"Among 12th graders, the highest noncontinuation rate is observed for inhalants (64%), followed by crystal methamphetamine (ice) (50%) and narcotics other than heroin (49%). Many inhalants are used primarily at a younger age, and use is often not continued into 12th grade. The rank ordering for noncontinuation of other drugs is as follows: tranquilizers, cigarettes, methamphetamine, cocaine other than crack, amphetamines, cocaine, sedatives (barbiturates), heroin, MDMA (ecstasy, Molly), hallucinogens, and steroids (all between 34% and 45%).
Monitoring The Future
"The perceived availability of cigarettes continued a long-term decline in 8th and 10th grade to historic low levels, with a significant decline in 10th grade. (Availability of cigarettes in 12th grade was first asked this year, so trend data are not yet available). After holding fairly steady at very high levels for some years, perceived availability reported by 8th and 10th graders began to decline modestly after 1996, very likely as a result of increased enforcement of laws prohibiting sale to minors under the Synar Amendment and FDA regulations.
"Although availability of alcohol among 12th grade students is near its lowest level recorded since first measured in 1999, at 86% it is still very high.
"Marijuana has been the most consistently available illicit drug and has shown only small variations over the years (see Figure 9-5a). What is most noteworthy is how little change has occurred in the proportion of 12th graders who say that marijuana is fairly or very easy to get. By this measure, marijuana has been readily available to the great majority of American 12th graders (from 80% to 90%) since 1975.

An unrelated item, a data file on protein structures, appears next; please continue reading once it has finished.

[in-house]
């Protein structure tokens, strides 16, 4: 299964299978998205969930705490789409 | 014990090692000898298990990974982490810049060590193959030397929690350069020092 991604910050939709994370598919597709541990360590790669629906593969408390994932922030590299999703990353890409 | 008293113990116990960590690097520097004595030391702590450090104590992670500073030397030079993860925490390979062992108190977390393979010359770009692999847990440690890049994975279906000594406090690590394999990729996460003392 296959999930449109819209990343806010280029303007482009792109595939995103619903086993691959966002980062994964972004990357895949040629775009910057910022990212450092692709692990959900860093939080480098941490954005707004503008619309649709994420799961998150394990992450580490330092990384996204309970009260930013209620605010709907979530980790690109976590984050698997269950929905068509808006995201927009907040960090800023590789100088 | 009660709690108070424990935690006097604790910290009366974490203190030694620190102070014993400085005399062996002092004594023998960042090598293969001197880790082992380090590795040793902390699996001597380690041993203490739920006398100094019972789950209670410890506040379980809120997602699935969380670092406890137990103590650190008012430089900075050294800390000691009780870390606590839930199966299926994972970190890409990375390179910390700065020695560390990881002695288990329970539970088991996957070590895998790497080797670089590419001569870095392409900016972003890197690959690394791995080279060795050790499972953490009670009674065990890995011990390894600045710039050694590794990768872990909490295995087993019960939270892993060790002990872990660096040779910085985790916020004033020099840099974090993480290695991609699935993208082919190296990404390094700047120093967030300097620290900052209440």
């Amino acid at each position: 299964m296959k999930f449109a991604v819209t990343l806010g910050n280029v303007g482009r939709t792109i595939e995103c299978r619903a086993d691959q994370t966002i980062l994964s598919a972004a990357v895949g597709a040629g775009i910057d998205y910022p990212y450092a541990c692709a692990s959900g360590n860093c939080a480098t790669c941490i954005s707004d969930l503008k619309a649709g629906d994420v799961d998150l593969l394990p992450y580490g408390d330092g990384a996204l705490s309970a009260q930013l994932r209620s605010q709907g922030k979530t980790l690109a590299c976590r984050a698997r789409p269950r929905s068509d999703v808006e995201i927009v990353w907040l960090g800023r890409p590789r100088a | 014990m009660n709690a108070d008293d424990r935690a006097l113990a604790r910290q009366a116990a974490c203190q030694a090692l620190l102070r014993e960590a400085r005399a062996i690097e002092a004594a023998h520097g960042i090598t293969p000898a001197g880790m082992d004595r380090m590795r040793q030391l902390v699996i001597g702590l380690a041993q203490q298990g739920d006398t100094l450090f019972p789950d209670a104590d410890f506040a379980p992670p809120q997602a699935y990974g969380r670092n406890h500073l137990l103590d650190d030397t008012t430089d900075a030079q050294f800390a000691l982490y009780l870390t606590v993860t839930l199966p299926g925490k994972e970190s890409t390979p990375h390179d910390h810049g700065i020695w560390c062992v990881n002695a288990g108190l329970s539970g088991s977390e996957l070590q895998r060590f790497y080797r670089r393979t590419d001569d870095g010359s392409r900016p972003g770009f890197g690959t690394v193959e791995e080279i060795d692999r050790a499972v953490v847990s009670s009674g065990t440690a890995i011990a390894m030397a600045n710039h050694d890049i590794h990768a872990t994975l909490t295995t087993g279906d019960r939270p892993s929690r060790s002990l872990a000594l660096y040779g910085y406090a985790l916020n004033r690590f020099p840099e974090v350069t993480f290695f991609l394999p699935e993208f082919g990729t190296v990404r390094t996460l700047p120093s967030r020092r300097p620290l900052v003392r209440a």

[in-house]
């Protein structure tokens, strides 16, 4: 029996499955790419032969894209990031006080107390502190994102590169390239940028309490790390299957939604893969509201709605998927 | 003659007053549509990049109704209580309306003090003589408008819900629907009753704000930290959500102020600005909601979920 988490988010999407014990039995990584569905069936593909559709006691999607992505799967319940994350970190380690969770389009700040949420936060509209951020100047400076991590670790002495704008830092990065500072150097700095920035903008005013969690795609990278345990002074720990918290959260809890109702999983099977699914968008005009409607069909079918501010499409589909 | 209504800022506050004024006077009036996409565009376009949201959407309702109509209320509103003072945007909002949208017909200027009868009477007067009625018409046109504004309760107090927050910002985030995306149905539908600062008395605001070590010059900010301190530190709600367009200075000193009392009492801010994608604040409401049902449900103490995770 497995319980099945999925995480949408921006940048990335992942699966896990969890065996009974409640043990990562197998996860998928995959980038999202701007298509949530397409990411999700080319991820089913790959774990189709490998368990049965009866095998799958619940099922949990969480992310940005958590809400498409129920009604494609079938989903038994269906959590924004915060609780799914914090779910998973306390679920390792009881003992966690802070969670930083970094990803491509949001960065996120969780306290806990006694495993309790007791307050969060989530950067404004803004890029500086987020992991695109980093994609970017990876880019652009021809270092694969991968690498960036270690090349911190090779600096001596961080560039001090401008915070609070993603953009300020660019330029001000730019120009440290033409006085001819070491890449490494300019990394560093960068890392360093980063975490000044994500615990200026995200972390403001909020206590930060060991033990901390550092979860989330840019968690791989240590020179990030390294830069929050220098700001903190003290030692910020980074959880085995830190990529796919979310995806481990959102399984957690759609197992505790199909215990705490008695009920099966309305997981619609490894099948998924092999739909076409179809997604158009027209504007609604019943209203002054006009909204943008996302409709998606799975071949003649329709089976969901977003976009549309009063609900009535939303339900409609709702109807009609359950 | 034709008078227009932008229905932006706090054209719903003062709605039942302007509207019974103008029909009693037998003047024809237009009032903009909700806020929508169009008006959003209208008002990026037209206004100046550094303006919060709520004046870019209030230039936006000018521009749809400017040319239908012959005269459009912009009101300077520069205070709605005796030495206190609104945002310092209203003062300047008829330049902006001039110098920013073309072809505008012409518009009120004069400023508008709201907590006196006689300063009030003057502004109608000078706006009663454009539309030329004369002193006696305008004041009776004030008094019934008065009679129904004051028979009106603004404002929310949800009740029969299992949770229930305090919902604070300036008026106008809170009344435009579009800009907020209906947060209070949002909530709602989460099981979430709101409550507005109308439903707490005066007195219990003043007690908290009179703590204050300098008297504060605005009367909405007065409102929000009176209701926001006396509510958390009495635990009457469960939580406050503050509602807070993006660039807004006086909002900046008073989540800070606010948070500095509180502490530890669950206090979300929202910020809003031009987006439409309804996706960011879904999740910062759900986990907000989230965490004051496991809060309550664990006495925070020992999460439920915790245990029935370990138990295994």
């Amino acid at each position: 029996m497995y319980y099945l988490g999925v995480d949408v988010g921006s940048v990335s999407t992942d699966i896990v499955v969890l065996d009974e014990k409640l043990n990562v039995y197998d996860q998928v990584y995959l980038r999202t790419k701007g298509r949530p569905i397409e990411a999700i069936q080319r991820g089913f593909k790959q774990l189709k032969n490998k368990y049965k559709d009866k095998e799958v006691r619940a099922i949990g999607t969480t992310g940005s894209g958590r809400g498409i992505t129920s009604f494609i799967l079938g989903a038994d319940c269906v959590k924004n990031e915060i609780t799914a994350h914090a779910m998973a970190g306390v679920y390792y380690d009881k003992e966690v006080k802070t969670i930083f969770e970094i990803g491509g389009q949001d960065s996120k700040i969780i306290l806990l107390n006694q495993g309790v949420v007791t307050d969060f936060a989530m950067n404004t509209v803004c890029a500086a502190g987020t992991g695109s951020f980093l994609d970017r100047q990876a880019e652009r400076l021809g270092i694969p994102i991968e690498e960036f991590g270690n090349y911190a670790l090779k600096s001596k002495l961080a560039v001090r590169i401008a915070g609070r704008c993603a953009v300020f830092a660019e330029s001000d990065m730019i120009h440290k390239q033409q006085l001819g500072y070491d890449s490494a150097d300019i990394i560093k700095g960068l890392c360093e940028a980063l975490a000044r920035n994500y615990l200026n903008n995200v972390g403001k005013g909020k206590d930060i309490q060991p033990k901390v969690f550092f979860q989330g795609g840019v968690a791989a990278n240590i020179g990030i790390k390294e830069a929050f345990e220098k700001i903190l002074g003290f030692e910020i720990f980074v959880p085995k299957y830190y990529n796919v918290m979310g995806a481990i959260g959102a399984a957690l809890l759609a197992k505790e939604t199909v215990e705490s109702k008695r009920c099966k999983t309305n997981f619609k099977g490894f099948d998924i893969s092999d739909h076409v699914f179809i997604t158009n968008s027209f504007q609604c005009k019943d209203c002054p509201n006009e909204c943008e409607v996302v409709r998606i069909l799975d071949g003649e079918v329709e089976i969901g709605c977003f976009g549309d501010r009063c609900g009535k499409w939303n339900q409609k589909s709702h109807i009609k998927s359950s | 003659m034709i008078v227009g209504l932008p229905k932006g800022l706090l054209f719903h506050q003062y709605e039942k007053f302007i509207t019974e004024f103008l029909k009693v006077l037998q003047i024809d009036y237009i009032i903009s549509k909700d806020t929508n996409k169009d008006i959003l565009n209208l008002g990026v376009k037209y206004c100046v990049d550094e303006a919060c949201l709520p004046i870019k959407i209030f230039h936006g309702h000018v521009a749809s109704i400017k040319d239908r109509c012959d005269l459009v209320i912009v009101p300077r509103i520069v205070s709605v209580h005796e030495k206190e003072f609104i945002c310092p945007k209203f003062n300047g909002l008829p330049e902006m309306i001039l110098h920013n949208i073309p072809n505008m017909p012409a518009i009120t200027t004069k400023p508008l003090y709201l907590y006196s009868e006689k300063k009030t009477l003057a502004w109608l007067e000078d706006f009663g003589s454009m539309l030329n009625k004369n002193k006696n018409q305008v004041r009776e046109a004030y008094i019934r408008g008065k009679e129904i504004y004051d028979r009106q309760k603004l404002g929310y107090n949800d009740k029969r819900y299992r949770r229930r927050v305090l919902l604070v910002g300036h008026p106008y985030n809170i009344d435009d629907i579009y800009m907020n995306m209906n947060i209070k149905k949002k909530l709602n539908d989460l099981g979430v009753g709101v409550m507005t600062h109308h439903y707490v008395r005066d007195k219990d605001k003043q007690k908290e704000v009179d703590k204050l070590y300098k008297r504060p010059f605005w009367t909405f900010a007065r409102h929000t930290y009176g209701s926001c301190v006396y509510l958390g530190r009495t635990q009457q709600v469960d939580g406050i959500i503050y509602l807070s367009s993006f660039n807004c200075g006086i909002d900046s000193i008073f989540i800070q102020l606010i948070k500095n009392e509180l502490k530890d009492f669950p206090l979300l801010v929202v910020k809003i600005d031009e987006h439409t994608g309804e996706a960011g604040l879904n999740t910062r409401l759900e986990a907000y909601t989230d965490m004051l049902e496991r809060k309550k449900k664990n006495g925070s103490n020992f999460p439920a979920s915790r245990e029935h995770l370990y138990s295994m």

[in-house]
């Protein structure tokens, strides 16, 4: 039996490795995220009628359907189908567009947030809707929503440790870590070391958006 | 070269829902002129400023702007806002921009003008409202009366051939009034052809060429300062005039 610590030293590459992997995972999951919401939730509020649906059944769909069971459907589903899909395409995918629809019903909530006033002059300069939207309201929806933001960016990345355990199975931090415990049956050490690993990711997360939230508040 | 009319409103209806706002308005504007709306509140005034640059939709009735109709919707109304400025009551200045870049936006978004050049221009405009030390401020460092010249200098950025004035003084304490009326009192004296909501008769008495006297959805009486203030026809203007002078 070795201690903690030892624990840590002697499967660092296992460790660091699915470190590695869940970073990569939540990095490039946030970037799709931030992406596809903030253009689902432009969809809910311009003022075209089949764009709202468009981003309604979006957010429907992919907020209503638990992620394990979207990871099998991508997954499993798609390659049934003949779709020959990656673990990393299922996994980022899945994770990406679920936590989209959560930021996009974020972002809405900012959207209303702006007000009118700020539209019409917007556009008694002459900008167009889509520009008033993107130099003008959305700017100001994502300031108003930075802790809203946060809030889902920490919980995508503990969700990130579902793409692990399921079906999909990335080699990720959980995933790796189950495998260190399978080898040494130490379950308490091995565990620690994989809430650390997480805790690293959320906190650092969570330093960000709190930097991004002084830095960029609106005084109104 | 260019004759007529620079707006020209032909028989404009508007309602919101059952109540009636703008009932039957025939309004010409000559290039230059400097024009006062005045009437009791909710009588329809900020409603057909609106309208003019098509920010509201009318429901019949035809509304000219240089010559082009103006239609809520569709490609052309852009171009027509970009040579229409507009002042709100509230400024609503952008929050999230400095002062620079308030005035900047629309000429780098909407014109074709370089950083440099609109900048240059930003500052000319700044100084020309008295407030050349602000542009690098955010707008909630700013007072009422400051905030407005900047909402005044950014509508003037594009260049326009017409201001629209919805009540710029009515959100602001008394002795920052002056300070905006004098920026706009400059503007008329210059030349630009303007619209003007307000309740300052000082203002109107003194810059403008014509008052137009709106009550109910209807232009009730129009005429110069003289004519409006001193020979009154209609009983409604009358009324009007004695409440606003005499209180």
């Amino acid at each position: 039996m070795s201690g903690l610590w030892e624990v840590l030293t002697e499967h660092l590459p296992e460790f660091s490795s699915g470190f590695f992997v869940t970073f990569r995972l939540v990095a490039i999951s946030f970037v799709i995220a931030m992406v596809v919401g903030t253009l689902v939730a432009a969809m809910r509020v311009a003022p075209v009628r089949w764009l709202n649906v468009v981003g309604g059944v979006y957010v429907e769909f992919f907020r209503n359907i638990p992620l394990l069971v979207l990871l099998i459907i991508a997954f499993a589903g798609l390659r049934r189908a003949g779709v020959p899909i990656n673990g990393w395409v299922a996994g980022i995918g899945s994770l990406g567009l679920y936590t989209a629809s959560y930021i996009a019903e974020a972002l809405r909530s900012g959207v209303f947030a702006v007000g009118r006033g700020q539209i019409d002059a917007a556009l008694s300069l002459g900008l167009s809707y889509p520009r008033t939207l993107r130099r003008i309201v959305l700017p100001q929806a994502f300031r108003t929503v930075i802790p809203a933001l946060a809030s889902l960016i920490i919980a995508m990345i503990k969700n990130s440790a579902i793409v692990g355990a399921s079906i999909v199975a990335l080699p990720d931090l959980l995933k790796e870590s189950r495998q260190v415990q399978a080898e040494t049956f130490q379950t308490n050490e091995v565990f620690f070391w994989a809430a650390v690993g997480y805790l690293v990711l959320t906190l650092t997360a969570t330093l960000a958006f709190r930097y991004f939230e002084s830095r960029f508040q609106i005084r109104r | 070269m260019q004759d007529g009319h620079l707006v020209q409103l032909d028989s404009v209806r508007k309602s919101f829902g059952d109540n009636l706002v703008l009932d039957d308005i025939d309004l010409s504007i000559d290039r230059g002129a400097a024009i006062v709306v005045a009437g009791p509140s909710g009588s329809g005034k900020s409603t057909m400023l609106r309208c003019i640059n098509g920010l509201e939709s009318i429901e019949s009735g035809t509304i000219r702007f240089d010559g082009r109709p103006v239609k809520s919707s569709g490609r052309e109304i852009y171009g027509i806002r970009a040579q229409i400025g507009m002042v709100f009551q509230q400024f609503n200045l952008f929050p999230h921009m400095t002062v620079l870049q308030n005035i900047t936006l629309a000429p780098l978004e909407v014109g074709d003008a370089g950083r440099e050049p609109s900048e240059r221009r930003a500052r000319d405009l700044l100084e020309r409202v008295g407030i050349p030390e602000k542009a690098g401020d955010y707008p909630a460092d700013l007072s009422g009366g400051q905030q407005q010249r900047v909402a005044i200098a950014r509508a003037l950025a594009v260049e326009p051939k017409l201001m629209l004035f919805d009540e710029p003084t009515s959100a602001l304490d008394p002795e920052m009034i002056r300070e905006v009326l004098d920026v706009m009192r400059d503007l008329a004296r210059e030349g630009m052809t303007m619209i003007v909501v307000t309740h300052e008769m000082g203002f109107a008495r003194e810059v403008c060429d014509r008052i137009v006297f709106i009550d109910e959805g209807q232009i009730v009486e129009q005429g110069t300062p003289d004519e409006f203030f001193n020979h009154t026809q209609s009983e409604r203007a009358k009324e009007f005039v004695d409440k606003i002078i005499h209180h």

" Figure 5-4a and Table 5-5d provide trends in daily marijuana use, defined as using marijuana on 20 or more occasions in the prior 30 days. Among 12th grade students, the 2019 level of 6.4% is the highest level recorded by the survey since 2013. About one in every 16 twelfth grade students in 2019 was a daily or near-daily marijuana user. Daily marijuana use significantly increased in 8th and 10th grade in 2019, to 1.3% and 4.8%, respectively.
"Overall, supply reduction—that is, reducing the availability of drugs—does not appear to have played as major a role as many had assumed in four of the five most important downturns in illicit drug use that have occurred to date, namely, those for marijuana, cocaine, crack, and ecstasy (see, for example, Figures 8-4, 8-5, and 8-6). The case of cocaine is particularly striking, as perceived availability actually rose during much of the period of downturn in use that began in the mid- 1980s.
"Inhalants rank second among the illicit drugs in lifetime prevalence for 8th graders (8.9%) and third for 10th graders (6.1%); but they rank seventh for 12th graders (4.9%). Inhalants also rank second-highest in 30-day prevalence among the illicit drugs for 8th (2.1%) and third (1.1%) among 10th graders, but they rank much lower for 12th graders (0.8%). Note that the youngest respondents report the highest levels of use; this is the only class of drugs for which current use declines with age during adolescence.3"
" The majority of 12th graders disapprove of regular use of any of the illicit drugs (see Table 8-6). Among 12th graders in 2019, 63% disapprove (including strongly disapprove) of regular marijuana use and between 91% and 97% disapprove of regular use of each of the other illicit drugs.
"For a number of years, 12th grade African-American students reported lifetime, annual, 30-day, and daily prevalence levels for nearly all drugs that were lower – sometimes dramatically so – than those for White or Hispanic 12th graders. That is less true today, with levels of drug use among African Americans more similar to the other groups. This narrowing of the gap between African Americans and other two racial/ethnic groups is also seen in 8th and 10th grade, indicating that this narrowing in 12th grade is almost certainly not due primarily to differential dropout rates.
Data Table of Estimated 30-Day Prevalence of Use of Various Drugs for Young People in the US in Grades 8, 10, and 12 Combined, 1998 through 2016, According to the Monitoring The Future Survey